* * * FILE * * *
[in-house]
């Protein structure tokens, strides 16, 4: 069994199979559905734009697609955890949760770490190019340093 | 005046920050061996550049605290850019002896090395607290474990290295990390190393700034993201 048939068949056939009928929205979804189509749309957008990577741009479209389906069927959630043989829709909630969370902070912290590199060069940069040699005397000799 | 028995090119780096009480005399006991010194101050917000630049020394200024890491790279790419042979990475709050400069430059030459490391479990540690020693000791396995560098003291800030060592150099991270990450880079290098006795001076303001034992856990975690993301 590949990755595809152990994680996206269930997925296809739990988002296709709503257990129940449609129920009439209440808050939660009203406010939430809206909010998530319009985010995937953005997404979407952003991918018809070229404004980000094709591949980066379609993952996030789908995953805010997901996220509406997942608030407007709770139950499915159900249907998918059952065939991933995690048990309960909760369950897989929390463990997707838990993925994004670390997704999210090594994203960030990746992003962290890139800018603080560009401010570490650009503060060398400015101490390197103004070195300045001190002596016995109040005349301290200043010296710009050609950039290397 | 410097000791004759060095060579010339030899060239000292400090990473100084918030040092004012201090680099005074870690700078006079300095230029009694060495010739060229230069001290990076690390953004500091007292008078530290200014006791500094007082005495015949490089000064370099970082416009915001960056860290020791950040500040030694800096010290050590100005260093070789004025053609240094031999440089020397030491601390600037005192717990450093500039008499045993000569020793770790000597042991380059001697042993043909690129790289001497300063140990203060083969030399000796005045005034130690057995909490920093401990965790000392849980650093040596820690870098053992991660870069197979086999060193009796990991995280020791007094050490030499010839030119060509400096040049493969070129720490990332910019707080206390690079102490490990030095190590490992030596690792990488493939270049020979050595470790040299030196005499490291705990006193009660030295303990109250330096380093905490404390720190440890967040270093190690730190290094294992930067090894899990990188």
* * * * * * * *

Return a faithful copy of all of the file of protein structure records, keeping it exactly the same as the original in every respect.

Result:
[in-house]
């Protein structure tokens, strides 16, 4: 069994199979559905734009697609955890949760770490190019340093 | 005046920050061996550049605290850019002896090395607290474990290295990390190393700034993201 048939068949056939009928929205979804189509749309957008990577741009479209389906069927959630043989829709909630969370902070912290590199060069940069040699005397000799 | 028995090119780096009480005399006991010194101050917000630049020394200024890491790279790419042979990475709050400069430059030459490391479990540690020693000791396995560098003291800030060592150099991270990450880079290098006795001076303001034992856990975690993301 590949990755595809152990994680996206269930997925296809739990988002296709709503257990129940449609129920009439209440808050939660009203406010939430809206909010998530319009985010995937953005997404979407952003991918018809070229404004980000094709591949980066379609993952996030789908995953805010997901996220509406997942608030407007709770139950499915159900249907998918059952065939991933995690048990309960909760369950897989929390463990997707838990993925994004670390997704999210090594994203960030990746992003962290890139800018603080560009401010570490650009503060060398400015101490390197103004070195300045001190002596016995109040005349301290200043010296710009050609950039290397 | 410097000791004759060095060579010339030899060239000292400090990473100084918030040092004012201090680099005074870690700078006079300095230029009694060495010739060229230069001290990076690390953004500091007292008078530290200014006791500094007082005495015949490089000064370099970082416009915001960056860290020791950040500040030694800096010290050590100005260093070789004025053609240094031999440089020397030491601390600037005192717990450093500039008499045993000569020793770790000597042991380059001697042993043909690129790289001497300063140990203060083969030399000796005045005034130690057995909490920093401990965790000392849980650093040596820690870098053992991660870069197979086999060193009796990991995280020791007094050490030499010839030119060509400096040049493969070129720490990332910019707080206390690079102490490990030095190590490992030596690792990488493939270049020979050595470790040299030196005499490291705990006193009660030295303990109250330096380093905490404390720190440890967040270093190690730190290094294992930067090894899990990188």